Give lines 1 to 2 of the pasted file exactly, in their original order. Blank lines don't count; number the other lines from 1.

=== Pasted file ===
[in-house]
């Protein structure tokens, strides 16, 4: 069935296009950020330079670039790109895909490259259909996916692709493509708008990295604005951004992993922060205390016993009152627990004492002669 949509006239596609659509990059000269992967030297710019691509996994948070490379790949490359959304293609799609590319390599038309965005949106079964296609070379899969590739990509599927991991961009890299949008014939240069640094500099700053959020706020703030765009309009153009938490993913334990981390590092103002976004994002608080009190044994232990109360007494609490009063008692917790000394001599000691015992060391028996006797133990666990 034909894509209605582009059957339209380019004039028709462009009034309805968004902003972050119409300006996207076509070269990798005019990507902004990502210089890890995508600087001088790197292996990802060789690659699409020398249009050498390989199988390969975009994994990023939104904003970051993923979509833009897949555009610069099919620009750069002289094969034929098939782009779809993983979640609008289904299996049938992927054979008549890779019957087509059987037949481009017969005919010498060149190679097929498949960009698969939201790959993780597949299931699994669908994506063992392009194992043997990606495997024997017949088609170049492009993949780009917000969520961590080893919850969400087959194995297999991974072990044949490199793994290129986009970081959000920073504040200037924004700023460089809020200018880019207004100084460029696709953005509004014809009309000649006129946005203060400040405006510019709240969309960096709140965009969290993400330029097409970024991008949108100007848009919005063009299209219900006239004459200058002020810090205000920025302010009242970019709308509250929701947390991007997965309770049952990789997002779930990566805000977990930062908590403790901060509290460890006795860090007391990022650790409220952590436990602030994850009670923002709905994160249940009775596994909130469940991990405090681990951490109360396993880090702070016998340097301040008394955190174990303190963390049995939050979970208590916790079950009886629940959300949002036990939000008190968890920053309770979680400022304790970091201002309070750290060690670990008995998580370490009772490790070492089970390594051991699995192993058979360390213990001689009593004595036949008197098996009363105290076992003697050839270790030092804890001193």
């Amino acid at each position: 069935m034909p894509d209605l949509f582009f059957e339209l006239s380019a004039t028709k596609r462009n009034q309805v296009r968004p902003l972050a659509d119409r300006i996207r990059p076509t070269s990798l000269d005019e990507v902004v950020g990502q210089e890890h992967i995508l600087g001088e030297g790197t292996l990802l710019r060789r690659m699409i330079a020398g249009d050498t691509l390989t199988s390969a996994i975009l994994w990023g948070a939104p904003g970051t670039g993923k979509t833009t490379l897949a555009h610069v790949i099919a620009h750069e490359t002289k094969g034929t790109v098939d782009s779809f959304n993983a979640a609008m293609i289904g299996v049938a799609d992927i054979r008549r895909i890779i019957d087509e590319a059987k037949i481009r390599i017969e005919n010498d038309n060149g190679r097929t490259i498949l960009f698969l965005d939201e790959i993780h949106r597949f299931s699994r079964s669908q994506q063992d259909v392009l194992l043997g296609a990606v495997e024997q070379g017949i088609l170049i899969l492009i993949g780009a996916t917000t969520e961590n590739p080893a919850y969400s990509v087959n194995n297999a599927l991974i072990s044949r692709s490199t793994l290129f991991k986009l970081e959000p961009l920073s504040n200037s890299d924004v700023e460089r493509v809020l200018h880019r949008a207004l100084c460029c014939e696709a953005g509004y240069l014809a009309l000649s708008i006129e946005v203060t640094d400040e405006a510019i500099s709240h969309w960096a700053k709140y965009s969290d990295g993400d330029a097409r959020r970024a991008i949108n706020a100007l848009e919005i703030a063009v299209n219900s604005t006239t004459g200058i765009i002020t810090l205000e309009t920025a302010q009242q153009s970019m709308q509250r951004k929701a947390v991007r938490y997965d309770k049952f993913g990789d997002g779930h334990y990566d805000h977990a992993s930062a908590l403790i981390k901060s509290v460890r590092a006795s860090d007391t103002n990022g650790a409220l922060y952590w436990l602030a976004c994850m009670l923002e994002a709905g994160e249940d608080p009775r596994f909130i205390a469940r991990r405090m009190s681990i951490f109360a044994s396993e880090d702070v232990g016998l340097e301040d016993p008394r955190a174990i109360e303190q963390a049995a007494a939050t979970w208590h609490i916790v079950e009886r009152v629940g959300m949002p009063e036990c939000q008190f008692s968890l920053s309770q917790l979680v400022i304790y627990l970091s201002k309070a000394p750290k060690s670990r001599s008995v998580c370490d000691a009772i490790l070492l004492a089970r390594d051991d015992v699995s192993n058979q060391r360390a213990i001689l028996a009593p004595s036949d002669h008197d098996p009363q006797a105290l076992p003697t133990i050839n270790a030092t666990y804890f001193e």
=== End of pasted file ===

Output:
[in-house]
């Protein structure tokens, strides 16, 4: 069935296009950020330079670039790109895909490259259909996916692709493509708008990295604005951004992993922060205390016993009152627990004492002669 949509006239596609659509990059000269992967030297710019691509996994948070490379790949490359959304293609799609590319390599038309965005949106079964296609070379899969590739990509599927991991961009890299949008014939240069640094500099700053959020706020703030765009309009153009938490993913334990981390590092103002976004994002608080009190044994232990109360007494609490009063008692917790000394001599000691015992060391028996006797133990666990 034909894509209605582009059957339209380019004039028709462009009034309805968004902003972050119409300006996207076509070269990798005019990507902004990502210089890890995508600087001088790197292996990802060789690659699409020398249009050498390989199988390969975009994994990023939104904003970051993923979509833009897949555009610069099919620009750069002289094969034929098939782009779809993983979640609008289904299996049938992927054979008549890779019957087509059987037949481009017969005919010498060149190679097929498949960009698969939201790959993780597949299931699994669908994506063992392009194992043997990606495997024997017949088609170049492009993949780009917000969520961590080893919850969400087959194995297999991974072990044949490199793994290129986009970081959000920073504040200037924004700023460089809020200018880019207004100084460029696709953005509004014809009309000649006129946005203060400040405006510019709240969309960096709140965009969290993400330029097409970024991008949108100007848009919005063009299209219900006239004459200058002020810090205000920025302010009242970019709308509250929701947390991007997965309770049952990789997002779930990566805000977990930062908590403790901060509290460890006795860090007391990022650790409220952590436990602030994850009670923002709905994160249940009775596994909130469940991990405090681990951490109360396993880090702070016998340097301040008394955190174990303190963390049995939050979970208590916790079950009886629940959300949002036990939000008190968890920053309770979680400022304790970091201002309070750290060690670990008995998580370490009772490790070492089970390594051991699995192993058979360390213990001689009593004595036949008197098996009363105290076992003697050839270790030092804890001193």